MONTGOMERY — After campaigning against the 62% legislative pay raise in 2010, the Republican supermajority still seems unwilling to repeal a pay increase that’s costing taxpayers $2 million a year — and Senator Shadrack McGill (R — Woodville) is now claiming it’s necessary to deter lawmakers from unethical behavior.
In remarks at a DeKalb county prayer breakfast earlier this week, McGill defended the pay raise by suggesting it made legislators immune to corrupt influence, all while citing Biblical principals as a reason to keep teachers’ pay low.
“I’m stunned Senator McGill would use Biblical teachings as an excuse to attack public teachers’ salaries,” said Alabama Democrats Chairman Mark Kennedy. “Apparently a pay raise in exchange for ‘raising someone’s child for eight hours a day,’ as he puts it, might draw wicked people into our schools … but somehow a 62 percent raise is supposed to keep wicked people out of our legislature.”
Kennedy added, “I can’t decide who I’m more offended for, our educators or the sitting legislators whose integrity the Senator so casually calls into question.”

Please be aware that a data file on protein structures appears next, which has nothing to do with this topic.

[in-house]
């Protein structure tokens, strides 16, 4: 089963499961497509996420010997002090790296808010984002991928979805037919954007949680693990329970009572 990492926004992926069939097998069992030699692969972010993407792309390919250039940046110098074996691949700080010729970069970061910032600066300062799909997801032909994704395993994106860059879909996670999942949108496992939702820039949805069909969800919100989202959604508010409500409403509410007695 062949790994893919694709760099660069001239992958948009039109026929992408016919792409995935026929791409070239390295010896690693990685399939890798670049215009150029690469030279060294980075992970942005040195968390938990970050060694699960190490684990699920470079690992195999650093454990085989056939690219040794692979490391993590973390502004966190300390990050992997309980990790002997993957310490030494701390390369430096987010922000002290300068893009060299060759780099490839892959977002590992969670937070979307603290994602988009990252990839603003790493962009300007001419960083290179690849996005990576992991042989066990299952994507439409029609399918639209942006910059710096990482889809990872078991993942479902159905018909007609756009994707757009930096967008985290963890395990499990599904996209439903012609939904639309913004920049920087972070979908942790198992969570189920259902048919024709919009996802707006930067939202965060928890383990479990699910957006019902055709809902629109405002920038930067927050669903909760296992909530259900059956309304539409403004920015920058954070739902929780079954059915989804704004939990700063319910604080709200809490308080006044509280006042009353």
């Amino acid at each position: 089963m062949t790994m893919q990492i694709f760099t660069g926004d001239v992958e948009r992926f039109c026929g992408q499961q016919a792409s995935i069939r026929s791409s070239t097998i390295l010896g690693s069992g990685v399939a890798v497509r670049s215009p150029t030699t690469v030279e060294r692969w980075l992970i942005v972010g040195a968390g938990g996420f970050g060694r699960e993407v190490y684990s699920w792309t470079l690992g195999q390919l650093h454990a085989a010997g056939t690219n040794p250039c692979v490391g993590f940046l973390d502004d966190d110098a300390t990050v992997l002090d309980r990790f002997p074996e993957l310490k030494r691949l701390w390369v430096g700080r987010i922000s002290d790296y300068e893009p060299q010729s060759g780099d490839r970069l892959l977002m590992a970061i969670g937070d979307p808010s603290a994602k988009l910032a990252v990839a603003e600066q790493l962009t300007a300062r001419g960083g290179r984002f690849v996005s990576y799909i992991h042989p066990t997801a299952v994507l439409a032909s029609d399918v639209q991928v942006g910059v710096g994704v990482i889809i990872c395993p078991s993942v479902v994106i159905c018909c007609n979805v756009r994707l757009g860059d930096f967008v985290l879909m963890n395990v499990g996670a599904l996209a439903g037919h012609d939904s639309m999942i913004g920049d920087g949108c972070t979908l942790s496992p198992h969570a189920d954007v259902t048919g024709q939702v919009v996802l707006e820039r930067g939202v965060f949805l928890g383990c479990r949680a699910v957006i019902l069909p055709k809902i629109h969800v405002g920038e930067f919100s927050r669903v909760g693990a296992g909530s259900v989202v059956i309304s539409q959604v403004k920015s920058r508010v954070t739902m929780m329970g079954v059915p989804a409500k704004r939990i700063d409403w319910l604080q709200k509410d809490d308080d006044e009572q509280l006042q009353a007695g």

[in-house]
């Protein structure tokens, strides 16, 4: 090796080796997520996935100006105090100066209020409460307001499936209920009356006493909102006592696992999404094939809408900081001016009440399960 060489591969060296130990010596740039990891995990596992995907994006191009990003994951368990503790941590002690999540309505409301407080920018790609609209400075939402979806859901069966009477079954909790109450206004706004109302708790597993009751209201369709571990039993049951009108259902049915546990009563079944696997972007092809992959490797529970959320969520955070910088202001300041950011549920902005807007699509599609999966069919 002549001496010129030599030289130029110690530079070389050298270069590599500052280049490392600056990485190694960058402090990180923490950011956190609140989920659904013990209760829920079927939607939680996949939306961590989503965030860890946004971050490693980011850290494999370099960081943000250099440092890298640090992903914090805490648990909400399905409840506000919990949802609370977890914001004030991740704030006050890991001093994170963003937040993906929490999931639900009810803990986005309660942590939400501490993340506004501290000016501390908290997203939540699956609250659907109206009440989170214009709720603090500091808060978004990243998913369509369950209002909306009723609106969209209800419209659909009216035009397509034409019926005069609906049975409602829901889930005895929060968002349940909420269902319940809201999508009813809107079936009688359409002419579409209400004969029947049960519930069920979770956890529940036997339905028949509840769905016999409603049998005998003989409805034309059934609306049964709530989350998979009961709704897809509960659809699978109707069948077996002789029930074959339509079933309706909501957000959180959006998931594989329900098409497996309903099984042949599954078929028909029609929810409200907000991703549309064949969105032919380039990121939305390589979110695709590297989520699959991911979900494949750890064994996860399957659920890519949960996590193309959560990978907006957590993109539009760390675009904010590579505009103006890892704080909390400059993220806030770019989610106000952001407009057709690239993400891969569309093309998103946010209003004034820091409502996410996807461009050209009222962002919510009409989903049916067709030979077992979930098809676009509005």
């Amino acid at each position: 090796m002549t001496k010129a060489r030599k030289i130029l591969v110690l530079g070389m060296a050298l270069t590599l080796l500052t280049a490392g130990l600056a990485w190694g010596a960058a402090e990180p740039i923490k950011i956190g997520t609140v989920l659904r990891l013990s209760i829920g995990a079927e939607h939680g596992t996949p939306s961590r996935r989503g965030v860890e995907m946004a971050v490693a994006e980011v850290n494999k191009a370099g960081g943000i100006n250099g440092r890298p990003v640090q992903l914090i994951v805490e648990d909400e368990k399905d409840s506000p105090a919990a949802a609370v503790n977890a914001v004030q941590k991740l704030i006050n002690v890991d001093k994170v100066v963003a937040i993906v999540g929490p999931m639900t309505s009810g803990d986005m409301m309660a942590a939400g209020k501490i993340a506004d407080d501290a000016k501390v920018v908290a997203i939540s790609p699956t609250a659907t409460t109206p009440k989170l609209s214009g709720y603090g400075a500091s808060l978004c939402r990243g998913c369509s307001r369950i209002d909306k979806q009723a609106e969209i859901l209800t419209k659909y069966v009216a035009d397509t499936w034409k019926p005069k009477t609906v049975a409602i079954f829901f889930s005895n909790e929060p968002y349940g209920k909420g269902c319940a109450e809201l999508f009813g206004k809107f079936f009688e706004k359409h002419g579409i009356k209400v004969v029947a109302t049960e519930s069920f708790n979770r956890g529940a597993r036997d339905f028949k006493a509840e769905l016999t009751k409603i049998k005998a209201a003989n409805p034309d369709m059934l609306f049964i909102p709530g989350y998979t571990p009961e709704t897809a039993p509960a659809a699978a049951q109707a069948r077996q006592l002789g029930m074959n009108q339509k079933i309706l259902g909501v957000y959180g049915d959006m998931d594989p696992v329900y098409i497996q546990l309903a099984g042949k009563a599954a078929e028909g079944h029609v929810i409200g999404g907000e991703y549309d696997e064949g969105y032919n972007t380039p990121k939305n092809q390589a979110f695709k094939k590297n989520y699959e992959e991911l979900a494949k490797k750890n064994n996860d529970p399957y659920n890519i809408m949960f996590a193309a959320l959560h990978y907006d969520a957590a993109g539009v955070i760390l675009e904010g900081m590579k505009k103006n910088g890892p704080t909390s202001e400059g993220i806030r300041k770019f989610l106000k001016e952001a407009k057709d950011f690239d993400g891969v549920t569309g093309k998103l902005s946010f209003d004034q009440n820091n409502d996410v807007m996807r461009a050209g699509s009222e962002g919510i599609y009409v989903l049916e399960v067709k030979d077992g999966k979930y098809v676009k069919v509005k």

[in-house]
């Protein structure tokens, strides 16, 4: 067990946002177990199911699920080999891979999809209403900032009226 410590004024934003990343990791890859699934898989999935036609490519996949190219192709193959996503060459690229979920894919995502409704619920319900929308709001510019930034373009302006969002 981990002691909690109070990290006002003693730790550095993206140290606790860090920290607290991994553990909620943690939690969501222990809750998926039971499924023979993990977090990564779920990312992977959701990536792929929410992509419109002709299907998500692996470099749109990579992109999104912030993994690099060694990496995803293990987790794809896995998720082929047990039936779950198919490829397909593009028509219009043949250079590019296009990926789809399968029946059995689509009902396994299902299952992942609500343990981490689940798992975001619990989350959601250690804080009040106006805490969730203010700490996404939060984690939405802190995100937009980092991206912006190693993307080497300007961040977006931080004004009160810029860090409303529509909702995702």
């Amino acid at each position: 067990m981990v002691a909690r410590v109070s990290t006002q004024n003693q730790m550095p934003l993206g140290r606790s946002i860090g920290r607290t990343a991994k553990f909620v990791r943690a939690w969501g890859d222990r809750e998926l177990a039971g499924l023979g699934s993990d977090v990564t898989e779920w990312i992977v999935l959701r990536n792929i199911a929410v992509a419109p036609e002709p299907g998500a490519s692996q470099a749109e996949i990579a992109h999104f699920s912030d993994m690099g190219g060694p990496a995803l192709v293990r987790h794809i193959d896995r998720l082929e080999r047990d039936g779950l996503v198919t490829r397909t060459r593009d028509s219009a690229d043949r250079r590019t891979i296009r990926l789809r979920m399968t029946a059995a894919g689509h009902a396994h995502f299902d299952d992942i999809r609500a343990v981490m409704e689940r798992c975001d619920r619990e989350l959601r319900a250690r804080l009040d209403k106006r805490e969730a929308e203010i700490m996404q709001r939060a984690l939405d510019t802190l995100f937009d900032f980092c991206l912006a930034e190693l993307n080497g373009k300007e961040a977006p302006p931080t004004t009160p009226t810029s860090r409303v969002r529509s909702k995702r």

McGill, who co-sponsered the bill ending the teachers’ deferred retirement program DROP, said increasing legislative pay was necessary to “better reward” lawmakers and make them less inclined to accept bribes from lobbyists. State lawmakers now make $49,500 a year, over $13,000 more annually than a first-year teacher’s starting salary.
“Maybe the Senator could offer me some remedial Sunday school classes,” said Kennedy. “But I wasn’t aware ‘you cannot serve both God and money’ only applied to public school teachers. I don’t think educators are the only ones who need to be called to serve, and Senator McGill’s lack of faith in his colleagues isn’t doing much to inspire confidence in his abilities as a legislator.”